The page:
short fill for a prompt on 1stclass_kink. Charles and Erik travel across America recruiting mutants. Expect a total disregard for proper characterization and canon. >_>
There was a mutant in Washington County, Virginia, who, aside from being able to shapeshift, had limited telepathic abilities. His name was Kevin Sydney and he was a high school senior, and Charles watched him trudge home with his head ducked low in his bellbottoms and red jacket. Then he turned to Erik who sat behind the steering wheel, his face impassive, his arm dangling out the open window, hand pressed to the side of the car.
Erik's hair was neatly combed to the side and he was dressed in a turtle neck and sport coat, perfect for the October coolness. “Is that who we're looking for?” he asked, nodding his head in Kevin's direction.
Charles clipped on his seatbelt and nodded back. “Let's go,” he said.
And they went.
The car was a mustard yellow Camaro lent to them by Moira.
The agency wasn't subsidizing their trips so they had to travel frugally, stopping at roadside hotels and quaint bed and breakfasts owned by shaky old women widowed after the second world war. The rooms were standard and especially tiny with flimsy plaster walls and bedraggled curtains reeking of month-old air freshener.
More often than not, Charles took the bed nearest the window so he was afforded a view of what lay outside. Sometimes it was a view of the adjacent gas station, or a row of tall unclipped hedges that formed the likeness of a zoo animal.
Erik always chose the bed near the door and slept, half-awake, with his body turned towards it, tense as a spring coil. He was unyielding even in dreams.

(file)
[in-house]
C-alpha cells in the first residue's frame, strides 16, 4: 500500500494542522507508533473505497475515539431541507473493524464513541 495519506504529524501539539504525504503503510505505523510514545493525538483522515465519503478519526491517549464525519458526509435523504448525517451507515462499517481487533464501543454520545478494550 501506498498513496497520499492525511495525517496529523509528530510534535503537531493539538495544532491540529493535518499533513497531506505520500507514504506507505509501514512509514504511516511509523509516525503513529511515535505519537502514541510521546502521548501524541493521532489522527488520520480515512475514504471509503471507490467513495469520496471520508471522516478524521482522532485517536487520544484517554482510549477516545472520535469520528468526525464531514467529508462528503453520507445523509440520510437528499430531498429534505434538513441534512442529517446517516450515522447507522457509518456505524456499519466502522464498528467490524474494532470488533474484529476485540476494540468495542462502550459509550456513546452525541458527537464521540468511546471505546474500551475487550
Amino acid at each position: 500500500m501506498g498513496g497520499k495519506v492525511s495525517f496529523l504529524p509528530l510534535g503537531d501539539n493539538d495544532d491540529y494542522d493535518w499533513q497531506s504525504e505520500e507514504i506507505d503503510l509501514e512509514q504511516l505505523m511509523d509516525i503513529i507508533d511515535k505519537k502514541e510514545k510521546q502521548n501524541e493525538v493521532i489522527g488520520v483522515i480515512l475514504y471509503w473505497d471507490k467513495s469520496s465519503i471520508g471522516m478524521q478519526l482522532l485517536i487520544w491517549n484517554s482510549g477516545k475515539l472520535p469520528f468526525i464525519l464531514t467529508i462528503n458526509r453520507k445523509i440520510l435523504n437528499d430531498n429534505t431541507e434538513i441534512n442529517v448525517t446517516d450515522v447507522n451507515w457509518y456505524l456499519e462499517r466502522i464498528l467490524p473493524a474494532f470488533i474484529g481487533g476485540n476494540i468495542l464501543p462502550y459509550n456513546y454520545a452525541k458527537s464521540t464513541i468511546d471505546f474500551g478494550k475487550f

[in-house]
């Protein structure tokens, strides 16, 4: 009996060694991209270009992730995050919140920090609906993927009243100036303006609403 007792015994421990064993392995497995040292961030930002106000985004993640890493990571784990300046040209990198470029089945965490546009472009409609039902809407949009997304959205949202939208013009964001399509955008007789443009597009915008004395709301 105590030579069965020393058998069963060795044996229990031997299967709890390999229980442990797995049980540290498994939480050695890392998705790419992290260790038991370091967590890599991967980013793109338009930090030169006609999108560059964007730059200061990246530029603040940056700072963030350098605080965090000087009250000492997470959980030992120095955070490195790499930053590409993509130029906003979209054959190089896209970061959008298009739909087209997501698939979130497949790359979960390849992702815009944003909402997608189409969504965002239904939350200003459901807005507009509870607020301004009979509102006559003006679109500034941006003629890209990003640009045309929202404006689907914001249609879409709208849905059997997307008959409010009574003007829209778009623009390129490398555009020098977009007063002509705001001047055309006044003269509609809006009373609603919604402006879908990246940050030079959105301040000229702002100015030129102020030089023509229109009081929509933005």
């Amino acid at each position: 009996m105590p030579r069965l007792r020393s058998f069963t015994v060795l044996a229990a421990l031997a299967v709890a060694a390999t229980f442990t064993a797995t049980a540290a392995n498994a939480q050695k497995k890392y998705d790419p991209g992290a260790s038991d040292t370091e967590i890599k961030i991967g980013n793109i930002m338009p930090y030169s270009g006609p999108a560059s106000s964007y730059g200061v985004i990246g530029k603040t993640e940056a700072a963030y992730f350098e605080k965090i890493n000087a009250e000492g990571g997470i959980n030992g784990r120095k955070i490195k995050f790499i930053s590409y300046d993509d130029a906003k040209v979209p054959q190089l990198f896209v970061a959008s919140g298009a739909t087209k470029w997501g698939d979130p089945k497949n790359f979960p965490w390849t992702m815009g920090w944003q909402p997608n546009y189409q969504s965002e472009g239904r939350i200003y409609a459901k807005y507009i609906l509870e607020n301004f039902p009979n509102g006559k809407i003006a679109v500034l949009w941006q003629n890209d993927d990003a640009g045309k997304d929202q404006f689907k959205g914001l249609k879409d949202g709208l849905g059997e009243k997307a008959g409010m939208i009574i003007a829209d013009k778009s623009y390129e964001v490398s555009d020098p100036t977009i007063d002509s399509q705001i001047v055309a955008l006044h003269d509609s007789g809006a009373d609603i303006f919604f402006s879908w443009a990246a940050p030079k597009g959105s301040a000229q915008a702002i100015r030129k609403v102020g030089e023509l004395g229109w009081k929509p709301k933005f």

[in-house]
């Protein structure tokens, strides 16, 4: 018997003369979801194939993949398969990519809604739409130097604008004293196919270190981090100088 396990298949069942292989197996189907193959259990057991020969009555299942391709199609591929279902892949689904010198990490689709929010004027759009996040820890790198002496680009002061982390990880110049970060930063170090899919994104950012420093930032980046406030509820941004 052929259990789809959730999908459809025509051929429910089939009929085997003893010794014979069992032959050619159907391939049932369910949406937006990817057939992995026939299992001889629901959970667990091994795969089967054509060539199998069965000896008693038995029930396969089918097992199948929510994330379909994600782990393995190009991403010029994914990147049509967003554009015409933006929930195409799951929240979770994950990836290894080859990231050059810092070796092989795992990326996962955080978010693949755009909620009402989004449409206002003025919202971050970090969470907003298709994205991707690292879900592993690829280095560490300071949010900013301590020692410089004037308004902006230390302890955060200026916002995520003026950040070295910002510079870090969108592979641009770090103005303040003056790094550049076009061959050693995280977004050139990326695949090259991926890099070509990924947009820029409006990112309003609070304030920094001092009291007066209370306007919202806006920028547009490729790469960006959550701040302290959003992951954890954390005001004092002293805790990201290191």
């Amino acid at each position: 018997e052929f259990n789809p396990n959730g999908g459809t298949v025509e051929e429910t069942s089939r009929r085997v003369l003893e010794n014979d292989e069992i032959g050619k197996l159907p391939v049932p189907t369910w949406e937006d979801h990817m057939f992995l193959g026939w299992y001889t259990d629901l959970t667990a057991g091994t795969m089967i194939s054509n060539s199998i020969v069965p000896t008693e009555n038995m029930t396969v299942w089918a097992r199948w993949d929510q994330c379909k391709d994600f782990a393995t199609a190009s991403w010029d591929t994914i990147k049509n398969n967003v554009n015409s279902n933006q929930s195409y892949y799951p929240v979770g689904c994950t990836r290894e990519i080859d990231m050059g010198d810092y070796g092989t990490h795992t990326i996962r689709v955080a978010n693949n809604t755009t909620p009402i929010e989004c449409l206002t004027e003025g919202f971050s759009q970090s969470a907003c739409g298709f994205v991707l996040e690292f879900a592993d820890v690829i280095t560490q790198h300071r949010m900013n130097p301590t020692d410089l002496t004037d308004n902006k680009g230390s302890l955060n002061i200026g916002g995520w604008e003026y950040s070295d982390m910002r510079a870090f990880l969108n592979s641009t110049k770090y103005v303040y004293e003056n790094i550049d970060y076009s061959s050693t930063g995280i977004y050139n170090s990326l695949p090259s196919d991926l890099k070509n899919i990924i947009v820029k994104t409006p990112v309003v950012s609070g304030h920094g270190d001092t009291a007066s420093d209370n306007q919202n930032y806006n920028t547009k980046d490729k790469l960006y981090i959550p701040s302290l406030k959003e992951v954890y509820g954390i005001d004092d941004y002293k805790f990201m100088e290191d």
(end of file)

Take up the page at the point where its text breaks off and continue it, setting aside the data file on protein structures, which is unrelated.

When Charles felt particularly curious or intrusive, or if a day had passed without the two of them speaking beyond niceties, Charles would wait until Erik fell asleep and slip into his mind. He would watch him dream, from time to time, standing safely over the rim of Erik's subconscious to avoid detection, an onlooker watching seams of thought rushing by like swimming fish.
In the morning, Charles would remember fragments: smooth water. Or shining metal. Sometimes a sliver of fear, sometimes grief, both with roots deeper than Charles could imagine.
They drove into Gatlinburg, Tennessee just before sundown. There was one long main street where a throng of tourists stood with cameras hanging from their necks, debating on where to buy dinner.
Charles listened to their thoughts in passing, catching snippets of arguments and slices of conversation. He wished he could wander around town and buy souvenirs for Raven and himself, but they were here strictly on business and petrol became especially expensive when it came from his pocket. Traffic slowed to a crawl and sunset crept in through the bright red foliage.
“You're smiling,” Erik said. He had an unusual expression on his face, one that Charles could not easily read. Charles couldn't tell if he was smiling himself or frowning, or doing a little bit of both, so he squared his shoulders just to have something to do and then looked away, out the window, beyond the road that veered sharply to a turn.
“I was just remembering something,” he said, and thought about the look on Raven's face when he left her with Moira.
They chose to spend the night at the Blue Ridge Inn, a nondescript two-story block of a building in the outskirts of town. Spanish moss hung from the trees outside the window, eclipsing the view of the street.
“I'm taking this bed, if you don't mind,” Erik said, lowering his duffel bag on the floor. Charles peered through the blinds and then leaned back to watch a beetle scuttle across the glass. He heard Erik shuffling behind him, rooting through his things, moving towards the adjoining bathroom and then shutting the door.
Charles listened to the shower running, the fat pelt of water beating down against the tile, against Erik's smooth, broad shoulders. He sat on the bed without his shoes on, leaning against pillows he'd arranged to cradle his back. It had been a long day.
Finally, ten or fifteen minutes later, Erik emerged, a blue complementary bath towel wrapped around his waist. His hair was slick, black and shiny, like the matte finish of a car. He threw his dirty clothes down on the bed and stretched, unhinging the crick in his neck. Beads of water dripped down the ends of his hair.